Monday, May 18, 2015

Horizons: Obama and Warren: A Contrast in Analysis

Although I rarely disagree with either Senator -Elizabeth Warren or Bernie Sanders - I am more comfortable with Barack Obama's long sentences, complex analyses, and - often - tentativeness.
Though it is destroying journalism in some respects the world of new media does permit strong new voices to emerge. Nancy LeTourneau and Andrew Sprung are exemplars of that.  Sprung contrasts the two former law professors. Tourneau adds her own spin. - gwc

Horizons: Obama and Warren: A Contrast in Analysis
by Nancy Le Tourneau

Andrew Sprung has written a fascinating article `Obama and Warren - a study in contrasting rhetorical styles'.  He lays out the different ways President Obama and Senator Warren talk about the roots of income inequality. He does so by contrasting a speech the President gave in December 2013 on the topic and one Senator Warren gave recently (which he taped and transcribed). Sprung sees a difference in rhetorical styles.
She sees the forests; he knows the trees -- and perhaps sees more overlapping, interlocking forests. Whatever your preference, the contrast is striking.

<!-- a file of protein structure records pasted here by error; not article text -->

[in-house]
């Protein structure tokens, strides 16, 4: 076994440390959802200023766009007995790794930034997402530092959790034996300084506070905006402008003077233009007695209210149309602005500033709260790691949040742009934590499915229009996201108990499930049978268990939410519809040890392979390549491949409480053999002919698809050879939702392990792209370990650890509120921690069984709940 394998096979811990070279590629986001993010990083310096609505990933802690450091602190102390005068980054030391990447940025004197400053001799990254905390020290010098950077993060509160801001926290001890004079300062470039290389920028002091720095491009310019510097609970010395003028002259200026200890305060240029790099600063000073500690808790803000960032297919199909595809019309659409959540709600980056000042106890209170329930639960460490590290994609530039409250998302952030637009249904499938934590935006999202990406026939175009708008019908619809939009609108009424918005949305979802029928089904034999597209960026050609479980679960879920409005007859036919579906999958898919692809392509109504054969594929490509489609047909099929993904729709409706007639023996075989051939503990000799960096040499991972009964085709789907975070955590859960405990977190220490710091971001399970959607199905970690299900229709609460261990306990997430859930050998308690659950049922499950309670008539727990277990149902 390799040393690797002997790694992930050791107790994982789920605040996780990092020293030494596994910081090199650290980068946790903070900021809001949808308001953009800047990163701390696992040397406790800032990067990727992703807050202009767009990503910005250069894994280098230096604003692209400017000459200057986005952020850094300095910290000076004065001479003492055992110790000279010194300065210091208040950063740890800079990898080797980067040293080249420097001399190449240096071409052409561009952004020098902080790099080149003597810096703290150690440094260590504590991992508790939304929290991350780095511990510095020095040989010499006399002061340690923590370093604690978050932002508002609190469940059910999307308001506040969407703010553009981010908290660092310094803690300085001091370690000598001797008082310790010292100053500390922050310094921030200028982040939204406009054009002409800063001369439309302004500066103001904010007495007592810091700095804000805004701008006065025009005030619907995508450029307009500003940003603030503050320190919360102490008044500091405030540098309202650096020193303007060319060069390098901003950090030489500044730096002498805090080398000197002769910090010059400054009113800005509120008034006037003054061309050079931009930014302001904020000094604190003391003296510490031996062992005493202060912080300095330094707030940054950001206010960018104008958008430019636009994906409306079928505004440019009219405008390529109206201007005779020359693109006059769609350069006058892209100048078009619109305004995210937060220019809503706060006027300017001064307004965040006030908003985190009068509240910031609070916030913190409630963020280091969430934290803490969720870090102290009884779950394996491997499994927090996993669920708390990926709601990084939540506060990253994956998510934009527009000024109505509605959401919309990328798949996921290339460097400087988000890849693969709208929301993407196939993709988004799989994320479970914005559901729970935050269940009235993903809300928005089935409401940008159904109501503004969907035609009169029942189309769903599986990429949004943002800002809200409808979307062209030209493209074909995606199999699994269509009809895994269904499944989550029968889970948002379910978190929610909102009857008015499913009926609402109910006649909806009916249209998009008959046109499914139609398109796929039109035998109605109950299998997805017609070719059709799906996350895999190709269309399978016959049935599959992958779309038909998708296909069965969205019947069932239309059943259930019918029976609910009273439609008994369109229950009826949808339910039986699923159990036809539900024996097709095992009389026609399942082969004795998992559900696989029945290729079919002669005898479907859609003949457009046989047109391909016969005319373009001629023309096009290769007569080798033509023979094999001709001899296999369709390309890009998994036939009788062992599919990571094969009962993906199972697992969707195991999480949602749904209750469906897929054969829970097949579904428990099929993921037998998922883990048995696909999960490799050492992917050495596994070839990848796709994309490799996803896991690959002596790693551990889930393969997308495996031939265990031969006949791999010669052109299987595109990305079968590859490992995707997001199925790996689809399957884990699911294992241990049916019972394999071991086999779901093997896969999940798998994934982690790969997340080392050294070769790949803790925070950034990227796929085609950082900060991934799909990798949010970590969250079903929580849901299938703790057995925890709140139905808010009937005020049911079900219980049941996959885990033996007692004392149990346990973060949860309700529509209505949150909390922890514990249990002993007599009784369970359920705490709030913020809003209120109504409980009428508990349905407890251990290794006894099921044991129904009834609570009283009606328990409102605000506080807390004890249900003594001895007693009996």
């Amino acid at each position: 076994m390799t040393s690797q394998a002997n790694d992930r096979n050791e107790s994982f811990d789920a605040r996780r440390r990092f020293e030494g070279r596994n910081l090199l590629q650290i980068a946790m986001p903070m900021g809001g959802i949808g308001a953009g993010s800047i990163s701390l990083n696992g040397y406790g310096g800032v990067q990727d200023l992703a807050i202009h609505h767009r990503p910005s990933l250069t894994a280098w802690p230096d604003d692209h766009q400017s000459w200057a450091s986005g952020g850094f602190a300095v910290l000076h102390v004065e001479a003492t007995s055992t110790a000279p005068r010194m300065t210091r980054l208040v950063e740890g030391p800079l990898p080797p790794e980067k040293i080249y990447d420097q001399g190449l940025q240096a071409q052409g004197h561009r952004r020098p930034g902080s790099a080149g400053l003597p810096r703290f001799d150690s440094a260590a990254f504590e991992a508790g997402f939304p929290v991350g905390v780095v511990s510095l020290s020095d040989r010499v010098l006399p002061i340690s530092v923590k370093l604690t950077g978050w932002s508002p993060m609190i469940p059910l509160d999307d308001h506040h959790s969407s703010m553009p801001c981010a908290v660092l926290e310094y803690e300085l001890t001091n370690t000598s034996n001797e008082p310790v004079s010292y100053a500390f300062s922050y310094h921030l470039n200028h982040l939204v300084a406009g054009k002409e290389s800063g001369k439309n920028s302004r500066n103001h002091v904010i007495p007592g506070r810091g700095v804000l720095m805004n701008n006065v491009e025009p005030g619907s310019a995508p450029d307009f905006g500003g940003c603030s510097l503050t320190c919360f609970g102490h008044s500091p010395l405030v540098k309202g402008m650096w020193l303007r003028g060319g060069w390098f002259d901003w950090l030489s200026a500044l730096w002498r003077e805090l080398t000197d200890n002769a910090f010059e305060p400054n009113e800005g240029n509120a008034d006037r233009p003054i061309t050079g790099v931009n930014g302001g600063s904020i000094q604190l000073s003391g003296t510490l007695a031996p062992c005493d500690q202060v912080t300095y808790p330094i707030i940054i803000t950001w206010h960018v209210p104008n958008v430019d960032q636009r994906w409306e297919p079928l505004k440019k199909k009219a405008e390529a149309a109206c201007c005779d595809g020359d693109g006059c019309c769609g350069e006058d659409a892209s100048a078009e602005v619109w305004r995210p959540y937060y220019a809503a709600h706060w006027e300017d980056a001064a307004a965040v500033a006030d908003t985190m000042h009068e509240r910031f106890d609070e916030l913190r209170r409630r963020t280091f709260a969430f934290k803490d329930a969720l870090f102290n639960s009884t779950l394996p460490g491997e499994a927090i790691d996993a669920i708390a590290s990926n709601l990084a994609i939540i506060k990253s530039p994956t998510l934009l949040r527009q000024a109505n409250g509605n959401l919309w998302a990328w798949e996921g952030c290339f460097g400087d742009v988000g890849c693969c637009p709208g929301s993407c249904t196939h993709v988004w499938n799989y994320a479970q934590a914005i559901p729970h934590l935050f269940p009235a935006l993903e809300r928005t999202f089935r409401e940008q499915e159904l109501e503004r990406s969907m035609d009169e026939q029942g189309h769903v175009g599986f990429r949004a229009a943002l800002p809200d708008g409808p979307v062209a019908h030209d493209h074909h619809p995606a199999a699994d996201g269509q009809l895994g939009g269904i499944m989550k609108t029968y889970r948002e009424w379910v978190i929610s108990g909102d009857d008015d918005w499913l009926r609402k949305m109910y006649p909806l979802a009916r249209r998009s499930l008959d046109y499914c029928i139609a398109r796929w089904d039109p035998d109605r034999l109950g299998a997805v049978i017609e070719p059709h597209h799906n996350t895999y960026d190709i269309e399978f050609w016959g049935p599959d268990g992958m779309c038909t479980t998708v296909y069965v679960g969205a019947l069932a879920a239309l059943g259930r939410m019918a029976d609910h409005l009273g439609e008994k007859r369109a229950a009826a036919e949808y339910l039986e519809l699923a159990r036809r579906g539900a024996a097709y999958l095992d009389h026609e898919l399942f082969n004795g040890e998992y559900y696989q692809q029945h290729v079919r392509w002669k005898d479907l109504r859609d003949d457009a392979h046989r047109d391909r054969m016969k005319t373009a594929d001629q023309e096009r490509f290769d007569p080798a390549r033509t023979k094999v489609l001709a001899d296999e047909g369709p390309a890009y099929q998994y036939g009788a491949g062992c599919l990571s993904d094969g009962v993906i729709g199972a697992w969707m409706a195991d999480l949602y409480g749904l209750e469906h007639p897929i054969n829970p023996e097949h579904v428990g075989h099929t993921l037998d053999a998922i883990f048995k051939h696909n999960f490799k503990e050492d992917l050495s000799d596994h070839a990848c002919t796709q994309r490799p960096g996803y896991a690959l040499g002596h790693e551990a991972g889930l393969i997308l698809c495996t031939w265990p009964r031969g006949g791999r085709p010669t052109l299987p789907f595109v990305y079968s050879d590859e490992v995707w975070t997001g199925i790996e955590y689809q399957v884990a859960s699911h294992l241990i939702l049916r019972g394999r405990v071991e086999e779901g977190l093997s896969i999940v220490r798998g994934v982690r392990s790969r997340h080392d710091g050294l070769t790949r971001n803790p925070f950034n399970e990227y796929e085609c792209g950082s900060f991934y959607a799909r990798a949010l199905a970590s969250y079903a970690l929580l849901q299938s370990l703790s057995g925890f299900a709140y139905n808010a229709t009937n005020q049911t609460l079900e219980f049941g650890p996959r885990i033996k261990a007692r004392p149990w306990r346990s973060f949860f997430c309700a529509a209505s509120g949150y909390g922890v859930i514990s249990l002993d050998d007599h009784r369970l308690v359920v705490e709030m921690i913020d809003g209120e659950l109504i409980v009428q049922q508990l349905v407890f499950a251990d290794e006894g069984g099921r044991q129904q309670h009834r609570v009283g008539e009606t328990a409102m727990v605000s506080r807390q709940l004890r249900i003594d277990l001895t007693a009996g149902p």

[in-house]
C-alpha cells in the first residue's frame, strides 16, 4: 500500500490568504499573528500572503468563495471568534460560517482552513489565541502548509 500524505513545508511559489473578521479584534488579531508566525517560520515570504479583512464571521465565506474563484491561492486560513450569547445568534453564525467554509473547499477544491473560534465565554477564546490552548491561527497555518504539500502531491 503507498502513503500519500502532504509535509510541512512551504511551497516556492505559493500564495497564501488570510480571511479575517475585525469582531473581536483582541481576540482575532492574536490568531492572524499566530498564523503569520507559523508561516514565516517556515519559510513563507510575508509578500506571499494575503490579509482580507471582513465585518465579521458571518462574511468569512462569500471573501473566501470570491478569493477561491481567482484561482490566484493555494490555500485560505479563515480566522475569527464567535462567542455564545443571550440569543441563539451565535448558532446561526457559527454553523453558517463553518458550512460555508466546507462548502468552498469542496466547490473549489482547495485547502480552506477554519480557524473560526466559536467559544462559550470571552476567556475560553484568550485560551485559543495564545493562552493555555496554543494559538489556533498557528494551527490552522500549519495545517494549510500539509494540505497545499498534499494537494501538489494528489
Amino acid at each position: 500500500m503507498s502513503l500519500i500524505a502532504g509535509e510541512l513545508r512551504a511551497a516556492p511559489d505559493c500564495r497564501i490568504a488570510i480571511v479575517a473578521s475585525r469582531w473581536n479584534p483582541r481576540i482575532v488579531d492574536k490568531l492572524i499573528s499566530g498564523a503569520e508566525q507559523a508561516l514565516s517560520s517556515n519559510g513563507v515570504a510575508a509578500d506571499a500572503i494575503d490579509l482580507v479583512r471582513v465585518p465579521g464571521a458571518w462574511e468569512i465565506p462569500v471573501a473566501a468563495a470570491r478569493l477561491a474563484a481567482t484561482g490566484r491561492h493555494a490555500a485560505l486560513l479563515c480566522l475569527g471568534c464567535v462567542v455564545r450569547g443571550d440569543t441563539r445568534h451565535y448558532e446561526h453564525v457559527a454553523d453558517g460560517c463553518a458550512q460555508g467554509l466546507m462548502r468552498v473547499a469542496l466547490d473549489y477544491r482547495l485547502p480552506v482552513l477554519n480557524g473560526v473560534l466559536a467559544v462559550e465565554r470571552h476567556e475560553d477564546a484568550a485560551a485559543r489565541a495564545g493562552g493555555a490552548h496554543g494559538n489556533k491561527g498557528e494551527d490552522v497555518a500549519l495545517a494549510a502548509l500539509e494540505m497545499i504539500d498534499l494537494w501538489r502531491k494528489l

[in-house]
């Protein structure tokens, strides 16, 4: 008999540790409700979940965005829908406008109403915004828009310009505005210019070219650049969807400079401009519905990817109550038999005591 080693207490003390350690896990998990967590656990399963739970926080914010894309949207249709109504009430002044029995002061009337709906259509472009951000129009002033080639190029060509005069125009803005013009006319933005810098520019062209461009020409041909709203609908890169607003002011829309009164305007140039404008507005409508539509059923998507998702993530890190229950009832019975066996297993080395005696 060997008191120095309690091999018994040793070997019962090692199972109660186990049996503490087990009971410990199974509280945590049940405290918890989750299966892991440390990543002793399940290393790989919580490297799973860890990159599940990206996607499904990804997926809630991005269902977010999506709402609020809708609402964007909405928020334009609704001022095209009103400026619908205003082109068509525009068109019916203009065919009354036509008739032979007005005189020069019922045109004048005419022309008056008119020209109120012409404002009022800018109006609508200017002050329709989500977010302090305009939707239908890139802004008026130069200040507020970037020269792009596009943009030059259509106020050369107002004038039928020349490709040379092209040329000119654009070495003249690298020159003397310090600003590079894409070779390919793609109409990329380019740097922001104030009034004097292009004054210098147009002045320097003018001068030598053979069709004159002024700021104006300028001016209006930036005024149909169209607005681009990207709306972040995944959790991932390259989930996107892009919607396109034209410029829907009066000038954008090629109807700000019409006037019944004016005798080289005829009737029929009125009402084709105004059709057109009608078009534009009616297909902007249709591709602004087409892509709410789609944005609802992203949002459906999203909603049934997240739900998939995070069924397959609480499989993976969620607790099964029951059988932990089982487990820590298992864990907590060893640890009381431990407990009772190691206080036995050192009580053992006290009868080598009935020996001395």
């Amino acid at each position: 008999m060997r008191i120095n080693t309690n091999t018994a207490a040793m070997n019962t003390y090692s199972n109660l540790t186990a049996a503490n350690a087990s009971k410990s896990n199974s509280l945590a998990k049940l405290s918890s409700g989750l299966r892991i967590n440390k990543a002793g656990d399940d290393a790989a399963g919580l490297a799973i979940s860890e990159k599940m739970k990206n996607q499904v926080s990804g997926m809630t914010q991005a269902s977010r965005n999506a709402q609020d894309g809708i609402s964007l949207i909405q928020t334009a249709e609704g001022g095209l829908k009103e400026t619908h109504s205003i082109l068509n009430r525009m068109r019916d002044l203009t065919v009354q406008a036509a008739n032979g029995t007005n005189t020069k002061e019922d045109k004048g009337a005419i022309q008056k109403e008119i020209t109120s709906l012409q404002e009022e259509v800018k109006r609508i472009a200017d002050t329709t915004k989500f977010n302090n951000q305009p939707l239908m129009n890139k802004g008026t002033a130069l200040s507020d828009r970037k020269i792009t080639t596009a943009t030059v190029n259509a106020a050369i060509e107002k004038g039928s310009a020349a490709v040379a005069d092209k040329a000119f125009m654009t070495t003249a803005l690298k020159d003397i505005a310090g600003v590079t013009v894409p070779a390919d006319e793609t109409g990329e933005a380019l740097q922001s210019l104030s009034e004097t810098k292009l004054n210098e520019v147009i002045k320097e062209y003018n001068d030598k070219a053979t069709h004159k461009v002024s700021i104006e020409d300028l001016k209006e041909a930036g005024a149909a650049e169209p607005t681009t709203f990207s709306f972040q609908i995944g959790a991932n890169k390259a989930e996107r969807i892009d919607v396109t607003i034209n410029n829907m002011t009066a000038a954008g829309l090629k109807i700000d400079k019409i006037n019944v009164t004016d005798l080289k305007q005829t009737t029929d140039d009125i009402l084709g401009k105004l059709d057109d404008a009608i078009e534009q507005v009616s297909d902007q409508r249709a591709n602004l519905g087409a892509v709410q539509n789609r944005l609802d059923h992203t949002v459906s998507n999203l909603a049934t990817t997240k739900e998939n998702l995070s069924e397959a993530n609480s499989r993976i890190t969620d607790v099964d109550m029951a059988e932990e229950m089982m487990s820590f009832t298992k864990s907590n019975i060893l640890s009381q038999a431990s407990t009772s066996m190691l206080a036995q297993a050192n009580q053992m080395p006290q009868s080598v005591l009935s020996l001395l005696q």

I think his comparison shows that the differences between the two of them go a bit deeper than rhetoric and might help us explain why they disagree on things like TPP.
Where Obama acknowledges multiple causes of our current economic malaise, from global competition and technology to racism as well as Republican tax, regulatory and labor policy, Warren hews to a three-part indictment of Reaganomics: deregulation, tax cuts for the wealthy, and consequent defunding of investments in shared prosperity.
The difference rhetorically is that Warren's analysis is simpler and cleaner. Obama's is more complex. What I would add is that Warren breaks down a scenario where it is easier to identify the villains and the victims. While Obama points to Republican policies as a contributor, he includes factors that don't easily point to who the "bad guys" are (i.e., global competition and technology). 

Behind those differences are differing views of how the world works and how you go about analyzing problems. One view is focused on a linear cause/effect analysis. The other focuses on a feedback loop with systems of interconnectivity.

When it comes to something like trade agreements, this helps us understand why Senator Warren would oppose anything that appears to benefit those she has identified as the cause of the problem...the 1%. They are the villains or the "bad guys" who are responsible for income inequality.....

Read more

No comments:

Post a Comment